Kandice D. Dickinson
Kandice Dickinson, a soprano soloist and choir director, taught at elementary through college levels in both the public school and Seventh-day Adventist educational system and also maintained a private studio. A frequent soloist, she gave numerous recitals featuring both traditional art songs and highlights from numerous operas.
Dickinson began voice study with Klaus Leukert and Stephen Zork, voice teachers and choir directors at Maplewood Academy. Upon graduating from the academy in 1978, she enrolled at Union College, where she studied voice under Lynn Wickham for two years before transferring to Andrews University, where she worked with James Hanson and Harold Lickey. Following two years there, she transferred to Atlantic Union College, where she completed a B.Mus.Ed. in 1983 with a major in voice and choral music and a minor in piano.
While at UC, Dickinson was a soloist in presentations of the Saint-Saens Christmas Oratorio and Haydn's Creation and Lord Nelson Mass. At AU, she soloed in J.S. Bach's Dixit and Magnificat in D, and sang the role of Belle in A Christmas Carol, Chava in Fiddler on the Roof, and Hanna Glawari in the Merry Widow. She was the Opera Division winner in the MTNA Wurlitzer Collegiate Artist Competition in Massachusetts in 1985.
In 1983 to 1986 she taught at Cedar Brook School in Rehoboth, Massachusetts, and from 1986 to 1991 in the Chicago area at West Suburban Consolidated School and Hinsdale Junior Academy. During this time she completed her M.Mus. in vocal performance and pedagogy at Chicago Musical College, now Chicago College of Performing Arts, of Roosevelt University, studying voice with Eileen Deneen and coaching with Music of Baroque's Thomas Wikman and Lyric Opera of Chicago's Bruno Bartoletti.
In October 1990 she was chosen by audition to sing in the Dalton Baldwin Master Class. Her singing led to an invitation from Baldwin to attend his music festival in Nice, France, the following summer.
Later that summer she was traveling in the Northwest and stopped at Walla Walla College, now University, where she successfully auditioned for the vocal/choral position, which had opened just as the school year ended. During the next four years, she would lead a very active and innovative vocal and choral program that produced a number of singers and created excitement on campus.
In her second year Dickinson presented four highly acclaimed presentations of H.M.S. Pinafore by Gilbert and Sullivan on campus and one on tour. Her husband, Stephen Taft, an art teacher at the college, created a minimalist sketch of the sea and shipboard for the setting, and she designed the costumes for the production, which, as reviewer Roger Robbennolt observed, "pulls us into the 1870s and yet leaves the satire wisely contemporary." He also went on to praise her training of the singers for both their singing and role playing, which, in his perspective as a frequent theater attendee, led to a performance "of such vitality that they win over those of us who have seen this piece many times."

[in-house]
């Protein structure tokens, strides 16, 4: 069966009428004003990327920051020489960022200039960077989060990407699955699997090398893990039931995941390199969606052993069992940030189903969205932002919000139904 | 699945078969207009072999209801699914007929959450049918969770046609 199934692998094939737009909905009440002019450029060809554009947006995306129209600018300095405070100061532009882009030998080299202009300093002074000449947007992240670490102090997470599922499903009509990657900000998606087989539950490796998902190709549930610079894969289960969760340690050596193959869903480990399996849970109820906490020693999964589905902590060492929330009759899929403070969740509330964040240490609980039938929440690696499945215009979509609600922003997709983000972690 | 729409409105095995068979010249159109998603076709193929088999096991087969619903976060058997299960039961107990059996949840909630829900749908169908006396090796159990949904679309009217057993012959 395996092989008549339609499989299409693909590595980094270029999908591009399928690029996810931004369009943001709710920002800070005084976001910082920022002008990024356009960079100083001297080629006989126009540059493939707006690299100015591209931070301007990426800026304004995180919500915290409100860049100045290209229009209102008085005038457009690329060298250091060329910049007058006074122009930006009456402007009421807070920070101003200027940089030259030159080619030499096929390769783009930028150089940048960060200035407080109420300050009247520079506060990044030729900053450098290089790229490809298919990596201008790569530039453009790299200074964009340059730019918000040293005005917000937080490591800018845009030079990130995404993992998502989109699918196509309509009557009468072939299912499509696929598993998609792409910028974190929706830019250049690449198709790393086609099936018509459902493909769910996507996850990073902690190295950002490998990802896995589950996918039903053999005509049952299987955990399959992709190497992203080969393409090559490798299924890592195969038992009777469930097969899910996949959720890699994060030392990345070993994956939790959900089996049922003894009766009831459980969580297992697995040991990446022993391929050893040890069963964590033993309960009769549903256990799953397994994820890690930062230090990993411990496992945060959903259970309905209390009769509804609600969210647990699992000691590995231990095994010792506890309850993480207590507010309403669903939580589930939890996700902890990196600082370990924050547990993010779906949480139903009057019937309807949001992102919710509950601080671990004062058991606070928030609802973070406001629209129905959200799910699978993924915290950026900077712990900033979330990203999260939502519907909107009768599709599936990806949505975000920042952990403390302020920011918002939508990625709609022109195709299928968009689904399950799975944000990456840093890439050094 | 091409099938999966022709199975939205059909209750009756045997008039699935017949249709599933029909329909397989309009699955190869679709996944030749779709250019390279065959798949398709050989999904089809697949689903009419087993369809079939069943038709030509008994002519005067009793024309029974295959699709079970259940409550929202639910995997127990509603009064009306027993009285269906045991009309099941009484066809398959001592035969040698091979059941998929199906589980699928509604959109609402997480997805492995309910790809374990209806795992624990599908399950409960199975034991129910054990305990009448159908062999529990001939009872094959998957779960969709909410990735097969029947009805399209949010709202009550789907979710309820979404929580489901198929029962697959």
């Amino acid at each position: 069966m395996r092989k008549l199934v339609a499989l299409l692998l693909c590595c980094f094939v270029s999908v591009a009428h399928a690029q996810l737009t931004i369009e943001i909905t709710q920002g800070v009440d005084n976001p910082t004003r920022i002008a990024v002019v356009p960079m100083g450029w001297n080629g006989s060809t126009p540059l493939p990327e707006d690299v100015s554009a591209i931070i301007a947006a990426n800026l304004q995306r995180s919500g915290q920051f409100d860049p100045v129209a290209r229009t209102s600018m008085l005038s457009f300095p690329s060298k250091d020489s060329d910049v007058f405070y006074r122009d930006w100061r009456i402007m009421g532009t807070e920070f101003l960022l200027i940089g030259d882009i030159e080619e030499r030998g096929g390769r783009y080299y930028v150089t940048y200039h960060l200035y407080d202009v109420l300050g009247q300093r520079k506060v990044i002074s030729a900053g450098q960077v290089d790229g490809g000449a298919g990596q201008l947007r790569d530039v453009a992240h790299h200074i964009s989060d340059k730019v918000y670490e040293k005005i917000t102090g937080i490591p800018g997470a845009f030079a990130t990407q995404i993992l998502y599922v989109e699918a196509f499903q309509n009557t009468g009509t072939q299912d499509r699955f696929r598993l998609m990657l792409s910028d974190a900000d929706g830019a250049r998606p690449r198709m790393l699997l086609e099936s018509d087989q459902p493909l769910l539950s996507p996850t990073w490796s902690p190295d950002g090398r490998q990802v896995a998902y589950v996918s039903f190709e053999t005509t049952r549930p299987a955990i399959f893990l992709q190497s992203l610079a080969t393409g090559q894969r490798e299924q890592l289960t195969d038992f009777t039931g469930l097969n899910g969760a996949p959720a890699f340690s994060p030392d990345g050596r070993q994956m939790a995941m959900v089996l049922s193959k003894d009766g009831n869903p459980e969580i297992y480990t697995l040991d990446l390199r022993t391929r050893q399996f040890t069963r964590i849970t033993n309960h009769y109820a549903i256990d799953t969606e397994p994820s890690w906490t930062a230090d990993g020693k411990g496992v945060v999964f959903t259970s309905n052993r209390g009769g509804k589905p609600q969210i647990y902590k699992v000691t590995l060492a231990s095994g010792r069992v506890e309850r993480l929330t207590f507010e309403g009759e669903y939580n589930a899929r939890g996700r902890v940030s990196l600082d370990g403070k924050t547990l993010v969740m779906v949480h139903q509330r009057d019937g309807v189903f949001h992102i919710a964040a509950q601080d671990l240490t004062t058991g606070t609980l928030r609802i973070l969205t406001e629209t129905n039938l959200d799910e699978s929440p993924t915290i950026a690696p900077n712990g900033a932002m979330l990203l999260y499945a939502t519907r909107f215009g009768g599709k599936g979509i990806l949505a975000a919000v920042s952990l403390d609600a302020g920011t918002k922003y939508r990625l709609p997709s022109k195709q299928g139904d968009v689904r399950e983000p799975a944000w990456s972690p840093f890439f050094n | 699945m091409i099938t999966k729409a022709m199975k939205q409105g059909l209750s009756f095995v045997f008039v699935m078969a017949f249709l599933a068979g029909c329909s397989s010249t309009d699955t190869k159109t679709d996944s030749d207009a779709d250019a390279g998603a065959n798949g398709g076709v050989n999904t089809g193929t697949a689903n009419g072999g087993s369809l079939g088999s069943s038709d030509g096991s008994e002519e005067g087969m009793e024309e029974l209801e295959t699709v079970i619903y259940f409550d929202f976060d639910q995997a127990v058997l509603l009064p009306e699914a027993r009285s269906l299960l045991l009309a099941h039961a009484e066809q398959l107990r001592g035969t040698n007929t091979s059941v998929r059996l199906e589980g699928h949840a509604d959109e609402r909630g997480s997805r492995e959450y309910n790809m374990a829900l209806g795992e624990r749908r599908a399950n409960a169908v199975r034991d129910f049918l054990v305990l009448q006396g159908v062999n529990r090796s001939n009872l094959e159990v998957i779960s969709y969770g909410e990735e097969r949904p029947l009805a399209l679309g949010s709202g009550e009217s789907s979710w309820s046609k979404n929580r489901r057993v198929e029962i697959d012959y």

In that same year, Dickinson presented the first of three highly successful annual Opera Galas that featured her students and herself singing solos and choruses from famous operas, accompanied by an orchestra conducted by Glenn Spring. In her third year, because of the increase in voice students, more recitals and master classes had to be scheduled to provide increased performance opportunities for them.
While at the college, she worked closely with the Walla Walla Symphony in preparing its choirs for concerts, the first being a presentation of the Messiah with I Cantori, the college's select choir, in 1991. She subsequently prepared the Collegiate Chorale for performances with the symphony of Verdi's Messa Da Requiem and Mozart's Requiem Mass in c Minor, both in 1993, and I Cantori for a concert version of Bizet's Carmen, in 1994.
When she and her husband relocated to San Francisco in summer 1995 in order to more fully pursue their careers, it was a huge disappointment to both her students and colleagues. Dickinson's students knew her as a caring and inspiring teacher, who had created excitement in the choral/vocal department. She did everything with verve and a commitment to excellence. She had a natural artistic flair that had evidenced itself in the many details associated with the promoting and production of her programs and in her frequent thoughtful and distinctively penned notes to her students and colleagues.
Dickinson continued to teach and perform until late in 2000 when she contracted severe myalgic encephalomyelitis, ending her career. Fortunately, what turned out to be her farewell performance was one of her favorites: a recital for the International Emily Dickinson Society, where she performed settings of the poetry of her distant cousin and most beloved poet.
Source: Kandice Dickinson Resume (1993); Walla Walla College department of music newsletter, Opus, 1992-1995; Information provided by Kandice Dickinson, July 2011; personal knowledge.